Saviors: Last Jew in Kabul on his way to Israel

JERUSALEM (AP) – The man known as the last Jew in Kabul could soon be on his way to Israel, after accepting …

JERUSALEM (AP) – The man known as the last Jew in Kabul could soon be on his way to Israel, after agreeing to give his estranged wife a religious divorce in a Zoom call – a prerequisite for trouble-free entry into the Holy Land.

Zebulon Simentov, who fled Afghanistan last month after taking over the Taliban, landed in Turkey on Sunday on what his rescuers say is a last stop before traveling to Israel, perhaps as fast as this week.

It closes a week-long odyssey that included an escape from his home country as well as a videoconferencing divorce procedure to ensure he would not get into trouble with Israeli authorities.

According to Jewish religious law, a husband must agree to give his wife a divorce, something he had refused to do for many years. Facing the prospect of lawsuits in Israel, where his ex-wife, Simentov, lives after resisting for years, finally ended the divorce last month in a special Zoom call under the supervision of Australian rabbinical authorities.

The Associated Press saw part of the procedure. During the sometimes chaotic discussion, led through an interpreter who struggled to explain the procedure, Simentov agrees to sign a divorce document known as a “get” after receiving assurances that he will not have problems in Israel.

Rabbi Moshe Margaretten, whose nonprofit group Tzedek Association funded the trip, said Simentov had spent the past few weeks quietly in Pakistan, an Islamic country that has no diplomatic ties with Israel.

He said his group had looked into bringing Simentov to the United States, but decided that Israel was a better destination both because of difficulties in arranging a US entry visa and because Simentov has many relatives, including five siblings and two daughters. already in Israel.

“We are relieved that we managed to help Zebulon Simentov escape from Afghanistan and now to safety in Turkey,” said Margaretten, whose group has helped evacuate dozens of other people from Afghanistan. “Zebulun’s life was in danger in Afghanistan.”

Rabbi Mendy Chitrik, president of the Alliance of Rabbis in Islamic States, greeted Simentov at Istanbul airport on Sunday.

He said he had an agreement to take Simentov to the Israeli consulate on Monday to arrange his entry into Israel. Under Israeli “return law”, every Jew is entitled to Israeli citizenship.

Chitrik said he had been working with Margaret and other volunteers for several months to get Simentov out of Afghanistan. “I’m glad this problem has finally come to a standstill,” he said.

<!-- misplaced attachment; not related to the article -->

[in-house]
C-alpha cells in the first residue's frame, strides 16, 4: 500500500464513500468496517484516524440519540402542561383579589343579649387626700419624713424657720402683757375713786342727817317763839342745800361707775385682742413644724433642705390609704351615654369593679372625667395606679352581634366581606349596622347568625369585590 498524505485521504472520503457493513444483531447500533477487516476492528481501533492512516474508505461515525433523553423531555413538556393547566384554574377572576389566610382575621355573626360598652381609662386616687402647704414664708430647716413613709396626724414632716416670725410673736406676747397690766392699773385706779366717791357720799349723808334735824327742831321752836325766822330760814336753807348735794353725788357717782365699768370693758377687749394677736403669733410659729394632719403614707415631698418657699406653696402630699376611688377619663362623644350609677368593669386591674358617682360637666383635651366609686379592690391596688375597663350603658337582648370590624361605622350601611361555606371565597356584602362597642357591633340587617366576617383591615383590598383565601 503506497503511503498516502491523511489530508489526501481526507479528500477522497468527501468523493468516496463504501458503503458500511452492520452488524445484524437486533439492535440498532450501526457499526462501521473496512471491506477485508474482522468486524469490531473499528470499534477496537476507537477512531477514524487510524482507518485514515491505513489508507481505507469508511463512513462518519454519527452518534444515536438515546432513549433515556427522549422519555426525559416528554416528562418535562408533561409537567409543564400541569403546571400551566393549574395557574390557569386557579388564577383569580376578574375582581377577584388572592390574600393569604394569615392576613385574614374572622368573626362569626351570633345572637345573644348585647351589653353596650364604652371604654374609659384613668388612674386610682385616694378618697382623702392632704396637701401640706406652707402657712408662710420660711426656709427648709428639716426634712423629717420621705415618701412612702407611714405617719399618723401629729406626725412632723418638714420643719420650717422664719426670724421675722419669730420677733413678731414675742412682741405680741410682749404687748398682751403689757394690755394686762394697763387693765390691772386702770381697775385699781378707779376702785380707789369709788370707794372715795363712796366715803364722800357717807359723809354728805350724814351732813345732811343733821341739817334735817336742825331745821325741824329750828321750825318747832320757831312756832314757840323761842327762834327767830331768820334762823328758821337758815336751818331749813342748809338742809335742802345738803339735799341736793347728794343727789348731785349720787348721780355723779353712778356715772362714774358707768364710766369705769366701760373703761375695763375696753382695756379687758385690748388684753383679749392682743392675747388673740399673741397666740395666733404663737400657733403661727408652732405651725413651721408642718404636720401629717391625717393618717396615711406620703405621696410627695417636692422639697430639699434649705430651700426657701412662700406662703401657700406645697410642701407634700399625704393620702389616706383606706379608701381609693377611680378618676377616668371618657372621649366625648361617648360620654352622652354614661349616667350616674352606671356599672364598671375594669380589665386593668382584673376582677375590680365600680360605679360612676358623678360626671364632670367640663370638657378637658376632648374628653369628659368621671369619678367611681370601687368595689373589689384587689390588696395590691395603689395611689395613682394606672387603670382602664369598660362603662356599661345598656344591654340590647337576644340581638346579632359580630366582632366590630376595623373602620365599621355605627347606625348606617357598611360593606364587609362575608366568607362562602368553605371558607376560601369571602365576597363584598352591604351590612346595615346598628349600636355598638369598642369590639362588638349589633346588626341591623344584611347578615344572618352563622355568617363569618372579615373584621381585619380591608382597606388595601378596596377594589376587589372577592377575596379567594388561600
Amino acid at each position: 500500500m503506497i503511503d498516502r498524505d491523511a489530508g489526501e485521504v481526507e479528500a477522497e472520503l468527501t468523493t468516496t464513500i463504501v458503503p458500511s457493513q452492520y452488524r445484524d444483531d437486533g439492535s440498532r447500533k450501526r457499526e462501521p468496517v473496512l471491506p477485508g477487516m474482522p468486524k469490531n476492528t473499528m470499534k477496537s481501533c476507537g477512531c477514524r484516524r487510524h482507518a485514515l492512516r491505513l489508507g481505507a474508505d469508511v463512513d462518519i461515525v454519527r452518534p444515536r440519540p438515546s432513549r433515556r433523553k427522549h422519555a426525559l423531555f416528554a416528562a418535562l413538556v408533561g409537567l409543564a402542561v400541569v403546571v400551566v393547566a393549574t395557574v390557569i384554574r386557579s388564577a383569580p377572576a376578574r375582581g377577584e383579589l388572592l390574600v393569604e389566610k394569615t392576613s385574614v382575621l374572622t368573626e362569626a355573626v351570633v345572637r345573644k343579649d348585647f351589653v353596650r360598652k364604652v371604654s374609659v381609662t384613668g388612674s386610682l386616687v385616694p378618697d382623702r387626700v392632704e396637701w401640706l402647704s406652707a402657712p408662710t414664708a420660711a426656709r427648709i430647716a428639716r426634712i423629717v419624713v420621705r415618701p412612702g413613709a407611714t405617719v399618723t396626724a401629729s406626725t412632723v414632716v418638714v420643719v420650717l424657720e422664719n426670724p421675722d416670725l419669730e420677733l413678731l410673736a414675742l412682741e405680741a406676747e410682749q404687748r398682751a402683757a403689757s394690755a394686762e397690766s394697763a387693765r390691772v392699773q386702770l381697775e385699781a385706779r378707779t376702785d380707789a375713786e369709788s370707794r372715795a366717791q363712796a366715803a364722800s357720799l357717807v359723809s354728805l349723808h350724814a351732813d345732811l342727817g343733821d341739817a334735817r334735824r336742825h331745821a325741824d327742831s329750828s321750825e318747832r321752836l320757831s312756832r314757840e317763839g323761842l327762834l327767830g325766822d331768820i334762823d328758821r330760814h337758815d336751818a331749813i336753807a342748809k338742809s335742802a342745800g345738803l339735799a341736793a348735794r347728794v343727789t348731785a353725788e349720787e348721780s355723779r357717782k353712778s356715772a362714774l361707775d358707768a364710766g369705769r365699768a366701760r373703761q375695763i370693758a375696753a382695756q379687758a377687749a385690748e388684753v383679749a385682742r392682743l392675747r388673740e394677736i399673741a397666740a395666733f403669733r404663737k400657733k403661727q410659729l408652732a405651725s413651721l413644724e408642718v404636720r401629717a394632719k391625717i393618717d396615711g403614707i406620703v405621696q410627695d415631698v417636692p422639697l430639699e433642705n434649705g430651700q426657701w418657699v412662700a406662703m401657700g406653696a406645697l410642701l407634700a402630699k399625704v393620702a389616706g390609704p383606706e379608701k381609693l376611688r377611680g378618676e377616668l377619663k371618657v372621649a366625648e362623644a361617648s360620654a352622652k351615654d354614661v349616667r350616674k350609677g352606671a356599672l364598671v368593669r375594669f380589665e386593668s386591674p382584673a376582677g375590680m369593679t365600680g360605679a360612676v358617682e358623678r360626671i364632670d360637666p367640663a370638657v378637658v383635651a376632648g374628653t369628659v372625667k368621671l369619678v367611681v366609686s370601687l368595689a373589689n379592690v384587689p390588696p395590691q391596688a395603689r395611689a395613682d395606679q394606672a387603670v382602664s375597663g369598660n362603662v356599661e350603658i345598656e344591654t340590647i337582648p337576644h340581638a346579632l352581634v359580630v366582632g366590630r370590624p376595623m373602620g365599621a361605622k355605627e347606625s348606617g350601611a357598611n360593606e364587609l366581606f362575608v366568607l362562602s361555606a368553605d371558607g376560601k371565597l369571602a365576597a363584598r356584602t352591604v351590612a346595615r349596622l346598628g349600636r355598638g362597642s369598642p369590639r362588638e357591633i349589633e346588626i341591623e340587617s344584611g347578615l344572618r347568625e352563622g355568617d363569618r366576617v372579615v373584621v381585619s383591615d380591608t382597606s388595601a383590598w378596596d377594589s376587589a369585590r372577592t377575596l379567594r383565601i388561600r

How long it will take is unclear. The Israeli Foreign Ministry said it was unaware of the request and Simentov may also be delayed by coronavirus protocols restricting entry into Israel.

Simentov, who lived in a dilapidated synagogue in Kabul, held kosher prayers in Hebrew, endured decades of war as the country’s centuries-old Jewish community rapidly declined. But the Taliban’s takeover in August appears to have been the last straw.

Moti Kahana, an Israeli-American businessman who runs a private company that organized the evacuation on behalf of Margaret, told the Associated Press last month that Simentov was not worried about the Taliban because he had lived under their rule before. He said threats of the more radical Islamic State group and pressure from neighbors rescued along with him had helped persuade him to leave.

Hebrew manuscripts found in caves in northern Afghanistan indicate that a flourishing Jewish community existed at least 1,000 years ago. In the late 1800s, Afghanistan was home to some 40,000 Jews, many of them Persian Jews who had fled forced conversion in neighboring Iran. The decline of the community began with an emigration to Israel after its establishment in 1948.

In an interview with The Associated Press in 2009, Simentov said the last Jewish families left after the 1979 Soviet invasion.

For several years he shared the synagogue building with the country’s only other Jew, Isaak Levi, but they despised and feuded under the Taliban’s previous rule from 1996 to 2001.

At one point, Levi accused Simentov of theft and espionage and Simentov countered by accusing Levi of renting rooms to prostitutes, a claim he denied, The New York Times reported in 2002. The Taliban arrested both men and beat them, and they confiscated the synagogue’s old Torah scripture that disappeared after the Taliban was driven from power in the 2001 invasion led by the United States.

When his 80-year-old housemate died in 2005, Simentov said he was happy to be free of him.

Journalists who visited Simentov over the years – and paid the exorbitant fees he charged for interviews – found a portly man who loved whiskey who kept a partridge and watched Afghan television. He complied with Jewish dietary restrictions and ran a kebab shop.

He was born in the western city of Herat in 1959 and always insisted that Afghanistan was home.

The Taliban, like other Islamic militant groups, is hostile to Israel, but tolerated the country’s small Jewish community during their previous reign.

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